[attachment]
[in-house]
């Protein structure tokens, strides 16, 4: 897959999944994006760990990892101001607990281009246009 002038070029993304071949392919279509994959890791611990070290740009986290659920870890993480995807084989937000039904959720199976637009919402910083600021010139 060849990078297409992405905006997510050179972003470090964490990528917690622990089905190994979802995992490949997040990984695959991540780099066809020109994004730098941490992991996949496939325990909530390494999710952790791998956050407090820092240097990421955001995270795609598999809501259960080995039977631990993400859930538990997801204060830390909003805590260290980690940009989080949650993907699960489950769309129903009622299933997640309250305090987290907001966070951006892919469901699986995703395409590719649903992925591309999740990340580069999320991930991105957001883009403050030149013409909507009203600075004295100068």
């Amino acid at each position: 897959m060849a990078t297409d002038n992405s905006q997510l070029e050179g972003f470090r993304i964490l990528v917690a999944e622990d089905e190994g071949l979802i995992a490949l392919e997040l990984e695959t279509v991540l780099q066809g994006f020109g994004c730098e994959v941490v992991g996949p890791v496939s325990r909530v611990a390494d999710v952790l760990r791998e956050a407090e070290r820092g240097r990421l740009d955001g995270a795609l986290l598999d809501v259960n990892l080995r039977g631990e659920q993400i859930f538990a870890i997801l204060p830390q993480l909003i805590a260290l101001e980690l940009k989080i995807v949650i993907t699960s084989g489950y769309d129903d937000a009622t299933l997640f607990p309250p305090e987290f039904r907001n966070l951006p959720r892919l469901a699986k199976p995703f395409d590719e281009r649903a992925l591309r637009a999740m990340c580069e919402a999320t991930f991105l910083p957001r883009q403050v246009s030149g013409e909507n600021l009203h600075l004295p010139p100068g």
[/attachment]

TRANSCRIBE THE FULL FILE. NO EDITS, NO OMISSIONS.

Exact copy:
[in-house]
């Protein structure tokens, strides 16, 4: 897959999944994006760990990892101001607990281009246009 002038070029993304071949392919279509994959890791611990070290740009986290659920870890993480995807084989937000039904959720199976637009919402910083600021010139 060849990078297409992405905006997510050179972003470090964490990528917690622990089905190994979802995992490949997040990984695959991540780099066809020109994004730098941490992991996949496939325990909530390494999710952790791998956050407090820092240097990421955001995270795609598999809501259960080995039977631990993400859930538990997801204060830390909003805590260290980690940009989080949650993907699960489950769309129903009622299933997640309250305090987290907001966070951006892919469901699986995703395409590719649903992925591309999740990340580069999320991930991105957001883009403050030149013409909507009203600075004295100068």
């Amino acid at each position: 897959m060849a990078t297409d002038n992405s905006q997510l070029e050179g972003f470090r993304i964490l990528v917690a999944e622990d089905e190994g071949l979802i995992a490949l392919e997040l990984e695959t279509v991540l780099q066809g994006f020109g994004c730098e994959v941490v992991g996949p890791v496939s325990r909530v611990a390494d999710v952790l760990r791998e956050a407090e070290r820092g240097r990421l740009d955001g995270a795609l986290l598999d809501v259960n990892l080995r039977g631990e659920q993400i859930f538990a870890i997801l204060p830390q993480l909003i805590a260290l101001e980690l940009k989080i995807v949650i993907t699960s084989g489950y769309d129903d937000a009622t299933l997640f607990p309250p305090e987290f039904r907001n966070l951006p959720r892919l469901a699986k199976p995703f395409d590719e281009r649903a992925l591309r637009a999740m990340c580069e919402a999320t991930f991105l910083p957001r883009q403050v246009s030149g013409e909507n600021l009203h600075l004295p010139p100068g």